Children, Bharat is a land of diverse religions and every State of the country witnesses the celebration of varied festivals. Onam is one such important festival and is celebrated in the months of August-September in the State of Kerala. In Kerala, Onam is a 10-day festival, beginning with the Atham (first day) and culminating with the Thiruvonam (last day).The earliest record of the festival is found during the reign of Kulasekhara Perumals around AD 800.
The festival has three specific significances. Firstly, it is the celebration of the harvest, tied with the memory of the golden age of prosperity. Secondly and most importantly, it is believed to commemorate the Mahabali legend. And thirdly, Onam is believed by many Malayalees to be the occasion when Parasurama visits Kerala. It is said to be the time when Parasurama recovered Kerala from the sea.
The people of Kerala observe the occassion in honour of Mahabali, the mythical Asura king of ancient Kerala.The story of King Mahabali is found in the Bhagavata Purana (also known as Srimad Bhagavatam), the most sacred Hindu text. According to it, long ago there lived King Mahabali, a powerful demon who ruled the nether world(underworld).Though a demon by birth, he rejoiced in doing good deeds and giving alms to the poor. No person coming to his door ever left empty-handed.Once, while performing the sacrificial rite of Viswajit Yajna or Aswamedha Yajna on the banks of Narmada River, Bali declared that he would give anything that anyone sought from him during this Yajna.
Carnival of Onam lasts for ten days and brings out the best of Kerala culture and tradition. Intricately decorated Pookalam, ambrosial Onasadya, breathtaking Snake Boat Race and exotic Kaikottikali dance are some of the most remarkable features of Onam – the harvest festival in Kerala.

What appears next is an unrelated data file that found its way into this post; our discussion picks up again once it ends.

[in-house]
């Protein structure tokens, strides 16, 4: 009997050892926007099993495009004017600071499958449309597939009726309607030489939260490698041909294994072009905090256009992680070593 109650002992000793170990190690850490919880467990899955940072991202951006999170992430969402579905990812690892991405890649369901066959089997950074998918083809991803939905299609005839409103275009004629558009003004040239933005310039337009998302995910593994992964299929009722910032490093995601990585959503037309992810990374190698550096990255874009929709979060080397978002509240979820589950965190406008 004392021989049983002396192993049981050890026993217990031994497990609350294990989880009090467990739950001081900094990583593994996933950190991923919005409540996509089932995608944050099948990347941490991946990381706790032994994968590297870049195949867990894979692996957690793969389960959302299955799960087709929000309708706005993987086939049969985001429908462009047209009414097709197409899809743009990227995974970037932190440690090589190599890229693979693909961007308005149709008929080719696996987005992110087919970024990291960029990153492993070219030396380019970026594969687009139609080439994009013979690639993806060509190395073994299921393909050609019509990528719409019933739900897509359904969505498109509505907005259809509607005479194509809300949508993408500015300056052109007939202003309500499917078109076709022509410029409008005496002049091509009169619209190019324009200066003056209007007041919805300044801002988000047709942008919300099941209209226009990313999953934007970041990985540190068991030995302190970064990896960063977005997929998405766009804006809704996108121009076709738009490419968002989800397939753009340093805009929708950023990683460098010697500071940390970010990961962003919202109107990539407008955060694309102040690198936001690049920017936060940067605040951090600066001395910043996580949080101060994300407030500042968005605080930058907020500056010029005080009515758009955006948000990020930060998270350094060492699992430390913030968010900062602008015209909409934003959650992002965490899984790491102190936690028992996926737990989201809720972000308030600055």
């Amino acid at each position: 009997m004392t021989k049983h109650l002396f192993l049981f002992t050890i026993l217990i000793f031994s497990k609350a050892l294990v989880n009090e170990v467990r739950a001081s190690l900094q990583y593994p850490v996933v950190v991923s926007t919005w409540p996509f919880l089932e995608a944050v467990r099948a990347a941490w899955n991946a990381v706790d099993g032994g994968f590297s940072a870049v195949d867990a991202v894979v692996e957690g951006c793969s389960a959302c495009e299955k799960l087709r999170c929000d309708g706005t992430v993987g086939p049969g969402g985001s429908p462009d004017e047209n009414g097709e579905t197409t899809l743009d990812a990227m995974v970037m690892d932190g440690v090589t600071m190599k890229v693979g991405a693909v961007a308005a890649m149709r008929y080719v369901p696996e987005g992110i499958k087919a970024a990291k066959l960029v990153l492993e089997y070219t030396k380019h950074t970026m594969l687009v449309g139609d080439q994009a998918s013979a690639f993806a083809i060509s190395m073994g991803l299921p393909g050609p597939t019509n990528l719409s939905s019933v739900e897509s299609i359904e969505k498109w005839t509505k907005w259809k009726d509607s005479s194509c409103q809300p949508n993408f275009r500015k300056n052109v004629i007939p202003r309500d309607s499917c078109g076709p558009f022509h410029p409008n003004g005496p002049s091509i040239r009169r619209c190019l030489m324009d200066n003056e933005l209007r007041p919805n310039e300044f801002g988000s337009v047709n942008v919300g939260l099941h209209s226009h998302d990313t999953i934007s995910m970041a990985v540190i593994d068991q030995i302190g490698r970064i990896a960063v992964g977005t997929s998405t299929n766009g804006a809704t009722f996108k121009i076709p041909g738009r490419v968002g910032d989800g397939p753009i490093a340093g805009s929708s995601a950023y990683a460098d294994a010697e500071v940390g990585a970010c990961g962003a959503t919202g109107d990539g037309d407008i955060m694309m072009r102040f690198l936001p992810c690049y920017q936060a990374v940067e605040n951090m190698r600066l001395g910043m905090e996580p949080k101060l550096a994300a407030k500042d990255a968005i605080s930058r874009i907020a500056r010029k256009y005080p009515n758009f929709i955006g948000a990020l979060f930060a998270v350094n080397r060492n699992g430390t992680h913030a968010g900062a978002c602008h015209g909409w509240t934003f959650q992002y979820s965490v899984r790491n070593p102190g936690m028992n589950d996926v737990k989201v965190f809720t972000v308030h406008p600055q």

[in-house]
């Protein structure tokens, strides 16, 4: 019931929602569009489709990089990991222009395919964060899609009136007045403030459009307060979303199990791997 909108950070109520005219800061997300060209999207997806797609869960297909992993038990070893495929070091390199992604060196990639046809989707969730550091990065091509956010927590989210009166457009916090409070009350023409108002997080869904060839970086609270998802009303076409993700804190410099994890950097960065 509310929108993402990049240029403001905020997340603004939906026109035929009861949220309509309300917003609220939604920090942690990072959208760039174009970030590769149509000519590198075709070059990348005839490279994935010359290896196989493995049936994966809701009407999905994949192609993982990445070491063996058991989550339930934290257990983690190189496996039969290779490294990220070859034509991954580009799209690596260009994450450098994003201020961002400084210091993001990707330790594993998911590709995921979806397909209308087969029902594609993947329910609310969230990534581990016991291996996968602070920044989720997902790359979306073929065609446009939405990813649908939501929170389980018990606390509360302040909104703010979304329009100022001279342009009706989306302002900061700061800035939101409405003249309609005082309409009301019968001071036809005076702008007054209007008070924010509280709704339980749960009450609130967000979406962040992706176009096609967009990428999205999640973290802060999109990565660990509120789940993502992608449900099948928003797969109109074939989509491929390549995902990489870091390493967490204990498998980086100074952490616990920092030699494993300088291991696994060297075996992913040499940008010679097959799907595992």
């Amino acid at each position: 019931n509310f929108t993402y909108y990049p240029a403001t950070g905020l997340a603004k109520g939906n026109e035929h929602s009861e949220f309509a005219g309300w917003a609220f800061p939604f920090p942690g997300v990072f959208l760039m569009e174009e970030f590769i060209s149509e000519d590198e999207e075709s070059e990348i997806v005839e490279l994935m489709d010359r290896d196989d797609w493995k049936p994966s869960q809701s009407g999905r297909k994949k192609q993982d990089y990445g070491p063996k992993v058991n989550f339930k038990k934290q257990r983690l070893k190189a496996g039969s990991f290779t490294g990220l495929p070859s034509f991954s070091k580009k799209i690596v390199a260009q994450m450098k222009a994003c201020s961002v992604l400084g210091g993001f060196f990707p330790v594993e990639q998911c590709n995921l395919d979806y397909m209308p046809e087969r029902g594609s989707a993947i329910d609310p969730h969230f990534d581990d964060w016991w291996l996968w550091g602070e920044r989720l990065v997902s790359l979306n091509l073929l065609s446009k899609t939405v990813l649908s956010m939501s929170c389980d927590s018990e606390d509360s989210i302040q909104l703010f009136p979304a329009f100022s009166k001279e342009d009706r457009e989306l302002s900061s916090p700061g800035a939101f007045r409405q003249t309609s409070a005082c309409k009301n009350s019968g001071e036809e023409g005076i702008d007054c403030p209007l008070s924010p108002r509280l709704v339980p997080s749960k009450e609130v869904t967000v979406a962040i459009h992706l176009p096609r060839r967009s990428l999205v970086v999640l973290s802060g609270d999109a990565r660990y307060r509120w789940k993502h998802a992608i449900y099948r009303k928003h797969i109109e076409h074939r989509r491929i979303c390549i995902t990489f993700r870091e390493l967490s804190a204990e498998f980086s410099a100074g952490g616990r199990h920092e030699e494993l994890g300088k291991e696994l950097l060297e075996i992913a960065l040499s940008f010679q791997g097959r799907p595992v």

Mahabali's rule was considered as the golden era of Kerala. It is said that the demon king had brought great peace and prosperity to the land. The people believe that Onam is the time when Mahabali comes to Kerala annually to see his subjects. Till today, the Keralites celebrate Onam festival to commemorate the memory of the great King Mahabali who gave everything to keep his promise. True to his name ‘Mahabali’ (meaning Great Sacrifice), Bali made the supreme sacrifice for the sake of Satya (Truth).
The growing popularity and fame of King Mahabali planted jealousy in the minds of Gods who became extremely concerned. Taking advantage of the kind king’s nature, Lord Vishnu disguised as Vamana went to the king and asked for a piece of land. The generous King said that he could have as much land as he wanted although the Brahmin needed just three steps of land. As soon as the King granted land to the Brahmin, he started growing in cosmic proportions. That is when the King understood that he was not an ordinary Brahmin. The first step of Lord Vishnu covered the world, second the whole of the skies. Since there was no place for his third step. Bali surrendered his head and asked him to step on it so that the Lord could have some place to put his foot and he too could save his respect. Vishnu was pleased at the devotion of Mahabali. So he granted him rule over nether land. But Bali had a great affinity for his earthly kingdom. So he requested Lord Vishnu to allow him to visit his kingdom to see his people once a year. The Lord fulfilled this wish of Mahabali. He granted Mahabali the permission to visit his subjects once a year. Malayalees believe that Mahabali visit them every Onam and hence celebrate the festival.
So children let us all wait for king Mahabali to make his annual trip to Kerela – ‘Gods Own Country’ on September 13th to bless the people of his kingdom.